Examiner.com Bad For Us After All
A new article in Examiner.com, that claims “seafood might be bad for us after all,” exposes a fundamental lack of understanding of science coupled with a clearly lacking editorial process.
The article discusses a new study about environmental chemicals. To be clear, the study does not measure the health effects – good, bad, or otherwise – of eating seafood, or as the author specifically mentions, tuna.
Concern with pollutants is not specific to seafood. In fact, here is some perspective Examiner.com left out. Calculated using toxic equivalence (TEQ), the major dietary sources of PCBs and dioxins are beef, chicken, and pork (34% of total TEQ); dairy products (30%); vegetables (22%); fish and shellfish (9%); and eggs (5%). That’s right, people get more PCB’s from vegetables than fish. Would Examiner.com suggest salads “might be bad for us after all?”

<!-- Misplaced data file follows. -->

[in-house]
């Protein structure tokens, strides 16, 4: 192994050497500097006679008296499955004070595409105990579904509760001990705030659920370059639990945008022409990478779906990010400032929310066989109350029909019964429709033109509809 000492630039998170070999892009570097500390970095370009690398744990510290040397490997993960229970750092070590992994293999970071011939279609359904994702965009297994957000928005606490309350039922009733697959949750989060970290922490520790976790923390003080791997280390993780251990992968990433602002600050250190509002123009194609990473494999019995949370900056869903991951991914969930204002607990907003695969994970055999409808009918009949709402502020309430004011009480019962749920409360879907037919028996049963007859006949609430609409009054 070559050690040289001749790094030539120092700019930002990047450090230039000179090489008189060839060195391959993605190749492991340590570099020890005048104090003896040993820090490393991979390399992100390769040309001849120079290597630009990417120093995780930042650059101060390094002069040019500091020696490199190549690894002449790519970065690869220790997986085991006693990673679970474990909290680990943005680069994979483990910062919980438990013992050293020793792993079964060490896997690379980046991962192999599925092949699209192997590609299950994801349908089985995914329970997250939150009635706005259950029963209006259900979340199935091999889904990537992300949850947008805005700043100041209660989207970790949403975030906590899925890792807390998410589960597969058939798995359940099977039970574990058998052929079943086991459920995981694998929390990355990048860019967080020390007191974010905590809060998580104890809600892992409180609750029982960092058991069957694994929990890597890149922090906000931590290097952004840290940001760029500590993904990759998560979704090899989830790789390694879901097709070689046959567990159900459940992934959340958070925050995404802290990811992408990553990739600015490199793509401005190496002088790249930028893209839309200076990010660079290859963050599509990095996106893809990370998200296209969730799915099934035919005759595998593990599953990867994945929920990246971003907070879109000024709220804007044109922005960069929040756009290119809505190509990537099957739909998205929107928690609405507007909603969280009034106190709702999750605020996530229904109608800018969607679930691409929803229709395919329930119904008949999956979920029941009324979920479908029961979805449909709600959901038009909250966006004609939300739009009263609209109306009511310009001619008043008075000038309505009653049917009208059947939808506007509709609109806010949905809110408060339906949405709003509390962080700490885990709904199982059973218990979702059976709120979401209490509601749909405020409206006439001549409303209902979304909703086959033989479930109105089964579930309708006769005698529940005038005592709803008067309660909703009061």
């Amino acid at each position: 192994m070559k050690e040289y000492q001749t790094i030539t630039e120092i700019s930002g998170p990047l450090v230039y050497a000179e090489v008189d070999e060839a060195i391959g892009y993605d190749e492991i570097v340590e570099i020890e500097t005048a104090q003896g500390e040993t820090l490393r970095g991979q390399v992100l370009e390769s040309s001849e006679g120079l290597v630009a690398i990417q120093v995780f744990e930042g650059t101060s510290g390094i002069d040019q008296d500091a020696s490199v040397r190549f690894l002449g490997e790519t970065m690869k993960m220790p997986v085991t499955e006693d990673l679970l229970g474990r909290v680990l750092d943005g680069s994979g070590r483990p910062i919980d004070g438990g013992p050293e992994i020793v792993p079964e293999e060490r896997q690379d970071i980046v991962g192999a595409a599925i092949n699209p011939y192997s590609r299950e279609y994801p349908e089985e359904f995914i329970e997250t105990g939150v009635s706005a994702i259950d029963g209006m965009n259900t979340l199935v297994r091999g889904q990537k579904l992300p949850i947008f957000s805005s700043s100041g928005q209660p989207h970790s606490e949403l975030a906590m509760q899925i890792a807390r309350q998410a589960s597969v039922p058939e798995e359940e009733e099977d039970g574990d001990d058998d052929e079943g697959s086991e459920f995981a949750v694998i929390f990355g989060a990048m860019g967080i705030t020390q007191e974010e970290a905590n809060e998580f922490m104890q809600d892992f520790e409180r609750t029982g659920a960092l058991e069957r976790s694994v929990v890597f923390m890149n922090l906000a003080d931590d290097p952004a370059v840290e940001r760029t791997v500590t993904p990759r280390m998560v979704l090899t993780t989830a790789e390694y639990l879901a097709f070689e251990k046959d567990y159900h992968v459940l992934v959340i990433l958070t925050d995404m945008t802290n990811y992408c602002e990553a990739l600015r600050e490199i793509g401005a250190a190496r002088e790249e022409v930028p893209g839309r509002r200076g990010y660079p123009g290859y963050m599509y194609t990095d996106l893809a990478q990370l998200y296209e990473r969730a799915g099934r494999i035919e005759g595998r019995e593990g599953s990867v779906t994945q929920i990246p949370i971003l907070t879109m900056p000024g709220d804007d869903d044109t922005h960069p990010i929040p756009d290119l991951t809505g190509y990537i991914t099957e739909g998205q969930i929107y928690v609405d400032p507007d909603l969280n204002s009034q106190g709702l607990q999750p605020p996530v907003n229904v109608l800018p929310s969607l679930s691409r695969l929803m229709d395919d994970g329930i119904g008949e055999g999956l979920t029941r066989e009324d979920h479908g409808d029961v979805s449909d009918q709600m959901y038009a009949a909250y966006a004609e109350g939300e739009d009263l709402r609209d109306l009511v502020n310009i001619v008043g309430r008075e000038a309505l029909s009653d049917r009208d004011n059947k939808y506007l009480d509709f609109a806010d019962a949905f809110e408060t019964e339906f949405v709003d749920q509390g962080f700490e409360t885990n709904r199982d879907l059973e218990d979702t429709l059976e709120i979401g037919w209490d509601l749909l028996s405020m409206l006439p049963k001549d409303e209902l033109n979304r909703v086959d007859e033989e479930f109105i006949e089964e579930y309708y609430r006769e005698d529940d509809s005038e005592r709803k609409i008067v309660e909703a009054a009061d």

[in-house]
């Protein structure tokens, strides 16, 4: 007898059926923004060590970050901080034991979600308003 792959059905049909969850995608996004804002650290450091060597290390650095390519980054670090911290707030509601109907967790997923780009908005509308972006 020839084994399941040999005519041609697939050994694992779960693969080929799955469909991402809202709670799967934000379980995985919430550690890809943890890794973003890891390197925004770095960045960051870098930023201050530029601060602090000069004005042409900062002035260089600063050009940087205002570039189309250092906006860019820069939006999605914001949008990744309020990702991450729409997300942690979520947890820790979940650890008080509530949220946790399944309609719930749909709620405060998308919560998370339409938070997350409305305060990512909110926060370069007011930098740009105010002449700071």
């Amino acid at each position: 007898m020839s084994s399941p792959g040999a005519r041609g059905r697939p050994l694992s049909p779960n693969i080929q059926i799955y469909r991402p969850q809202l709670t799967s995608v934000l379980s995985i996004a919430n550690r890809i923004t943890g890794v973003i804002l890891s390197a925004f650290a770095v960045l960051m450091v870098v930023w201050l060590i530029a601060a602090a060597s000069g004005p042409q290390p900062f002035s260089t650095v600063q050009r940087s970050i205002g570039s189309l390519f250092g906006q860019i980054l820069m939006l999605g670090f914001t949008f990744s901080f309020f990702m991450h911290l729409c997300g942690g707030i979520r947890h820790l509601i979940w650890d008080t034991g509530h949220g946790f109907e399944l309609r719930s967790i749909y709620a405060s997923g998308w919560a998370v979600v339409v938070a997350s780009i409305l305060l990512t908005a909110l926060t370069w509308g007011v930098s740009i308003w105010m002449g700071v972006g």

In addition, the two and a half minute video that precedes the written article doesn’t say a word about fish or seafood a single time. And, the author of the study specifically says, “I eat fish and I consider fish to be a very healthy food.”
It’s clear the headline is a blatant violation of the Society of Professional Journalists Code of Ethics that says, “Provide context. Take special care not to misrepresent or oversimplify in promoting, previewing or summarizing a story.” The study did not even look at the effect of eating seafood on human health… yet Examiner.com alleges in its headline, “The fish is fishy: Why are researchers saying fish is bad for us?”
This article does a huge disservice to readers by scaring them away from a food they need to eat more of. Because of the known benefits of seafood consumption, researchers warn “Avoidance of modest fish consumption due to confusion regarding risks and benefits could result in thousands of excess Coronary Heart Disease (CHD) deaths annually and suboptimal neurodevelopment in children.”